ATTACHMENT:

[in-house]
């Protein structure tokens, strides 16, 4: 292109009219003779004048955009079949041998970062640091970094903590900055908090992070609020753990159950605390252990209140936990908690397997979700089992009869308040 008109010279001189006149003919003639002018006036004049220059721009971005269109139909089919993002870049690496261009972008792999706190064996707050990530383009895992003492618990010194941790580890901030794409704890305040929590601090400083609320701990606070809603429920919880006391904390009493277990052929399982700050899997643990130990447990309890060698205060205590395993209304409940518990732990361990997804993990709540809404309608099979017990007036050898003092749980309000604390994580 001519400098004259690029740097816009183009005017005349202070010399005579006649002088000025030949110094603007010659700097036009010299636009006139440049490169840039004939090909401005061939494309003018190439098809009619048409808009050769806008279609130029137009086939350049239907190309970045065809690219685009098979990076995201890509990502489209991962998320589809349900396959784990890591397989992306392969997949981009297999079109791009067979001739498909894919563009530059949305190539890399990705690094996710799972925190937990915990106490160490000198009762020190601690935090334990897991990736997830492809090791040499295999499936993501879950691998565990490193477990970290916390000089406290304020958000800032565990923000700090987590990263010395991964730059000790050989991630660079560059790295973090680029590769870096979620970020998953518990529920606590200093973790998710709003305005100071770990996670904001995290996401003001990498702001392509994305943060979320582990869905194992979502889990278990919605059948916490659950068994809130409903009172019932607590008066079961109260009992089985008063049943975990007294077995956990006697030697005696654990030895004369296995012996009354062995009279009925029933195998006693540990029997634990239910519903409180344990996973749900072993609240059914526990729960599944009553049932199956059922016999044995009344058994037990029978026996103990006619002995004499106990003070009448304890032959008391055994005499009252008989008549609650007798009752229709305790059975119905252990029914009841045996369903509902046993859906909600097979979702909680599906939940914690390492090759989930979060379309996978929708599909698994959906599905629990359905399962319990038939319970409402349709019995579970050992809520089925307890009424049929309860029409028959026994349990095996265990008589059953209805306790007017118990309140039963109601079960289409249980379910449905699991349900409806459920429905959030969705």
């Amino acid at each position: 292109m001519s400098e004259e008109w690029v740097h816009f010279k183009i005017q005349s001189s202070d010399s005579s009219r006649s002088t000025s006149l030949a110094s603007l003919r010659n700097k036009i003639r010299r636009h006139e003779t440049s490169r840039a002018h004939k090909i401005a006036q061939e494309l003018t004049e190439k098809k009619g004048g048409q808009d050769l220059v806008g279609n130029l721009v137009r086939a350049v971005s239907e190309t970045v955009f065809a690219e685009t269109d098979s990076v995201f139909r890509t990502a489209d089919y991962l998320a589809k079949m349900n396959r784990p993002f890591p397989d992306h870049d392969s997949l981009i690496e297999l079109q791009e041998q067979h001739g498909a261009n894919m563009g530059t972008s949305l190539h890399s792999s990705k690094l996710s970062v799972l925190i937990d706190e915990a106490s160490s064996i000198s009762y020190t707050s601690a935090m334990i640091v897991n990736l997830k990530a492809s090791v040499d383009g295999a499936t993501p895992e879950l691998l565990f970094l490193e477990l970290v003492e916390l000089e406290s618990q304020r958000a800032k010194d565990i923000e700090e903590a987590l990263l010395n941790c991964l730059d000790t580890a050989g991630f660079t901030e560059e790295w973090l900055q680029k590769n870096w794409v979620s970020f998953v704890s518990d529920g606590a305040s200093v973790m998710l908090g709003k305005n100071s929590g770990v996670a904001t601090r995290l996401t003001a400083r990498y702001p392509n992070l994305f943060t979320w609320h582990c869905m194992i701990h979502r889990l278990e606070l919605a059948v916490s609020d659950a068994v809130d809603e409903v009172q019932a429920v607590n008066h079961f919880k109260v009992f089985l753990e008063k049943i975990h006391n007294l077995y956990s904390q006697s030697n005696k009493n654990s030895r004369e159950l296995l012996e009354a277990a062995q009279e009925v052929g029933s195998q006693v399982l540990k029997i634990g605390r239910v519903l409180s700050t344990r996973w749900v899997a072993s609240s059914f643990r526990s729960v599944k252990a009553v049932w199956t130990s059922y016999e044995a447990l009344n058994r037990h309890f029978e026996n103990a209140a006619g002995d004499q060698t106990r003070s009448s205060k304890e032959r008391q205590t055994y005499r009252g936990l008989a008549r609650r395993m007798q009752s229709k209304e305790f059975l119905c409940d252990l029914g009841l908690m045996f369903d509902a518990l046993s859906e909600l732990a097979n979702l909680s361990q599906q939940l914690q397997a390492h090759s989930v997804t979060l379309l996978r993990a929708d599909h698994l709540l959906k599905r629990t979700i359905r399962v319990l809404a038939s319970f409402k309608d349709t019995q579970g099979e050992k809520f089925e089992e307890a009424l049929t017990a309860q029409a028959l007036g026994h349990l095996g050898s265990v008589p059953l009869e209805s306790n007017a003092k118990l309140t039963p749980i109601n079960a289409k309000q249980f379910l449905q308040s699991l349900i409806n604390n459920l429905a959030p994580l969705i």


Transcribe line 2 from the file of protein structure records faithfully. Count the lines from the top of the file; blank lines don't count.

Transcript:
């Protein structure tokens, strides 16, 4: 292109009219003779004048955009079949041998970062640091970094903590900055908090992070609020753990159950605390252990209140936990908690397997979700089992009869308040 008109010279001189006149003919003639002018006036004049220059721009971005269109139909089919993002870049690496261009972008792999706190064996707050990530383009895992003492618990010194941790580890901030794409704890305040929590601090400083609320701990606070809603429920919880006391904390009493277990052929399982700050899997643990130990447990309890060698205060205590395993209304409940518990732990361990997804993990709540809404309608099979017990007036050898003092749980309000604390994580 001519400098004259690029740097816009183009005017005349202070010399005579006649002088000025030949110094603007010659700097036009010299636009006139440049490169840039004939090909401005061939494309003018190439098809009619048409808009050769806008279609130029137009086939350049239907190309970045065809690219685009098979990076995201890509990502489209991962998320589809349900396959784990890591397989992306392969997949981009297999079109791009067979001739498909894919563009530059949305190539890399990705690094996710799972925190937990915990106490160490000198009762020190601690935090334990897991990736997830492809090791040499295999499936993501879950691998565990490193477990970290916390000089406290304020958000800032565990923000700090987590990263010395991964730059000790050989991630660079560059790295973090680029590769870096979620970020998953518990529920606590200093973790998710709003305005100071770990996670904001995290996401003001990498702001392509994305943060979320582990869905194992979502889990278990919605059948916490659950068994809130409903009172019932607590008066079961109260009992089985008063049943975990007294077995956990006697030697005696654990030895004369296995012996009354062995009279009925029933195998006693540990029997634990239910519903409180344990996973749900072993609240059914526990729960599944009553049932199956059922016999044995009344058994037990029978026996103990006619002995004499106990003070009448304890032959008391055994005499009252008989008549609650007798009752229709305790059975119905252990029914009841045996369903509902046993859906909600097979979702909680599906939940914690390492090759989930979060379309996978929708599909698994959906599905629990359905399962319990038939319970409402349709019995579970050992809520089925307890009424049929309860029409028959026994349990095996265990008589059953209805306790007017118990309140039963109601079960289409249980379910449905699991349900409806459920429905959030969705």